JACKSON, Miss. — Marquita Moore was lying on her couch at home the night of Oct. 10 when she received a text message from her aunt. It was a link to an article revealing that Jackson police had failed to notify the public of dozens of homicides this year.
Marquita clicked on it, wondering why her aunt thought she would be interested.
Then she scrolled down to the list of 24 homicide victims.
The second name was that of his older brother. Marrio Terrell Moore, 40, was killed Feb. 2, according to the report.
This was news to Marquita – and to the rest of her family.
She shuddered and began to cry. “Lord, this is my brother,” she remembers saying out loud. “Someone killed my brother.”
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It was after 8 p.m. and she was in her pajamas. She put on a jacket and shoes and headed to the police department’s headquarters in downtown Jackson looking for an explanation. A police officer told her no one was available, she said.
Over the next few days, a dazed and battered Marquita and her loved ones gradually learned bits and pieces of information about what had happened, and with each step they became angrier and more hurt.
Marrio had been bludgeoned to death, wrapped in a tarpaulin and left in the street. For months, his body lay unclaimed in the Hinds County morgue. Then, on July 14, inmates at the county prison farm buried his remains in a poor man’s field.
The news destroyed Marrio’s mother, Mary Moore Glenn, who did not accept his death and what authorities did to his body without her knowledge.
“What are you hiding?” Mary said in a recent interview. “Why can’t you just come and tell someone their child is gone?” »
Marrio was buried the same day and place as Dexter Wade, a Jackson man whose death sparked public outrage and calls for a federal investigation when NBC News reported on it last month. Wade, 37, was struck and killed by an off-duty Jackson police officer while crossing a six-lane highway on March 5. Authorities did not notify his mother, who reported him missing to Jackson police a few days later, and buried him without her knowledge. Jackson Mayor Chokwe Antar Lumumba blamed a miscommunication and expressed regret, but the city declined to answer detailed questions.
Both cases reveal the failures of a system designed to ensure that families are informed of the deaths of their loved ones and have the opportunity to recover their bodies.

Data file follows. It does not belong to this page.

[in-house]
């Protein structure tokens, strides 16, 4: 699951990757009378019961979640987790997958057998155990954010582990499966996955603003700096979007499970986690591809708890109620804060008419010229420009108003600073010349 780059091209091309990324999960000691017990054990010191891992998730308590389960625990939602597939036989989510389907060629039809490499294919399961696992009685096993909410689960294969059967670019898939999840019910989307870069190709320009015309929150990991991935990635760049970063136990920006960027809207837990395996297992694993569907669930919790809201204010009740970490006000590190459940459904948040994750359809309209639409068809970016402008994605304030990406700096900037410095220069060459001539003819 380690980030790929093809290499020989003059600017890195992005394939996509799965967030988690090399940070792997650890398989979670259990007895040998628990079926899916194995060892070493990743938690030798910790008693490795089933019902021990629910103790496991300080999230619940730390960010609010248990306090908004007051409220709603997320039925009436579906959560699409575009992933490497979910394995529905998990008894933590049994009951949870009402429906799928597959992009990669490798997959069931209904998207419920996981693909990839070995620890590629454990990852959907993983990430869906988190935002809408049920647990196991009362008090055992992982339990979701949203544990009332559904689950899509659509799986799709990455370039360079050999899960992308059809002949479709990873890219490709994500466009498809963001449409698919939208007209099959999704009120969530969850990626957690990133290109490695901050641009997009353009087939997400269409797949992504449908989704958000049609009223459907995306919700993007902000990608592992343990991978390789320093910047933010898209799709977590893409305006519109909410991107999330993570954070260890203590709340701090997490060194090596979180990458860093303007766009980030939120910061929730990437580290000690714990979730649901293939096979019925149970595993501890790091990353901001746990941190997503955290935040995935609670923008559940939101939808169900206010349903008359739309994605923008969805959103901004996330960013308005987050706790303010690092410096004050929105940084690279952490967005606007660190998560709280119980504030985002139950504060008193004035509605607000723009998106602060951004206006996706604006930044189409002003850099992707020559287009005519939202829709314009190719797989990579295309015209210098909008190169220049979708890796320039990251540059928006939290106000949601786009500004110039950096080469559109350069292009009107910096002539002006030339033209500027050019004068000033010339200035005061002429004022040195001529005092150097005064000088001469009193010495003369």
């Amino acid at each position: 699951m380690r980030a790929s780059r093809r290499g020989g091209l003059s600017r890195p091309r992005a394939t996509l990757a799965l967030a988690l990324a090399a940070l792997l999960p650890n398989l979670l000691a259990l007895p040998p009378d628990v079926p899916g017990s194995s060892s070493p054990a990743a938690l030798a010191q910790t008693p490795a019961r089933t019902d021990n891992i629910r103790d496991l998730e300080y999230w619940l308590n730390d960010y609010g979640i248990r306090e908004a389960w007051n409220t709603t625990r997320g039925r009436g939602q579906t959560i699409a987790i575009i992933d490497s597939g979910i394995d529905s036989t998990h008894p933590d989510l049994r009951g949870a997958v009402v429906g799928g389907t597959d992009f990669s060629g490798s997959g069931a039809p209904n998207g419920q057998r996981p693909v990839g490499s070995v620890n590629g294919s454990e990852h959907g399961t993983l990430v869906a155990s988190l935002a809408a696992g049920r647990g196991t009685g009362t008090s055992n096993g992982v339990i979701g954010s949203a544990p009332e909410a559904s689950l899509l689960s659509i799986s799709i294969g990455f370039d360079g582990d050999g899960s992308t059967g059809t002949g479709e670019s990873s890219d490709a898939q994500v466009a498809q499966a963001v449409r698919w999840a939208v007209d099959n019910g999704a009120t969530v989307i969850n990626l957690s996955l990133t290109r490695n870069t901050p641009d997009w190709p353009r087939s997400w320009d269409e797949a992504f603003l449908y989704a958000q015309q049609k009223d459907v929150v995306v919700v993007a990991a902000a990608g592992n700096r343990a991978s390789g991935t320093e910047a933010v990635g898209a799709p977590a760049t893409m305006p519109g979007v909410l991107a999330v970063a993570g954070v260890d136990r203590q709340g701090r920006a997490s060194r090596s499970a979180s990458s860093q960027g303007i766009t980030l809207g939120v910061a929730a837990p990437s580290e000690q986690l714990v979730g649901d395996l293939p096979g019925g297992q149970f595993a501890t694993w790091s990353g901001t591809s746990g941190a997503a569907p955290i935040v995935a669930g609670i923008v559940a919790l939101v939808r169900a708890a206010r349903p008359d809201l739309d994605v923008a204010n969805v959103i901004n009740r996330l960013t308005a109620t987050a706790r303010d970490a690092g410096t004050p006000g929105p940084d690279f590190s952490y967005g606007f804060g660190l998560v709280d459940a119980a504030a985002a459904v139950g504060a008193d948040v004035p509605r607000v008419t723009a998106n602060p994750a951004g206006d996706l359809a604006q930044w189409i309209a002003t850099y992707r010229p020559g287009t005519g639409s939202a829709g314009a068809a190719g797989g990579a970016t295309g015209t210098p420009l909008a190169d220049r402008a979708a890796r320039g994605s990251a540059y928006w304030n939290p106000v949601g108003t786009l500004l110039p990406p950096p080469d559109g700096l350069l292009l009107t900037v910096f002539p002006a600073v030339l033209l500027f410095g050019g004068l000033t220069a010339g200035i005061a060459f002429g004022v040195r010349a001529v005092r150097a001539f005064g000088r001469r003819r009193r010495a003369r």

The Dexter Wade Story
- Wade, 37, was run over by a police car in March and buried in the Hinds County poor’s field in July, without his family knowing.
- With the help of attorney Ben Crump following the NBC News report, Wade was exhumed from the pauper’s grave, marked only with a number, in November.
- A week later, civil rights leaders spoke at Wade’s funeral, and his family eventually buried him in a cemetery.
In the days following his death, Marrio’s family demanded an explanation from the Jackson Police Department and the Hinds County Coroner’s Office. They recorded conversations with officials from both agencies and provided copies to NBC News. NBC News also obtained documents about the case through public records requests.
Records and documents show authorities said they tried to contact Marrio’s family but did not do enough to track down his mother and other relatives in Jackson who say they asked for him.
An investigator with the Hinds County Coroner’s Office said in a report that she called Marrio’s brother, but the phone number did not work. A police commander told the family that a detective had left a card at Marrio’s mother’s house. But neither his mother, nor his brother, nor his two sisters remember being contacted by a person responsible for contacting his relatives.
The coroner’s office and the Jackson Police Department had no comment.
Marrio led an itinerant lifestyle and often went months without seeing his closest relatives, which is why they did not report him missing in the months following his death. But the family says it shouldn’t have mattered; they weren’t hard to find.
“They just said, ‘Oh, well, he doesn’t have anyone,’” Marquita said. “And they just threw it away.”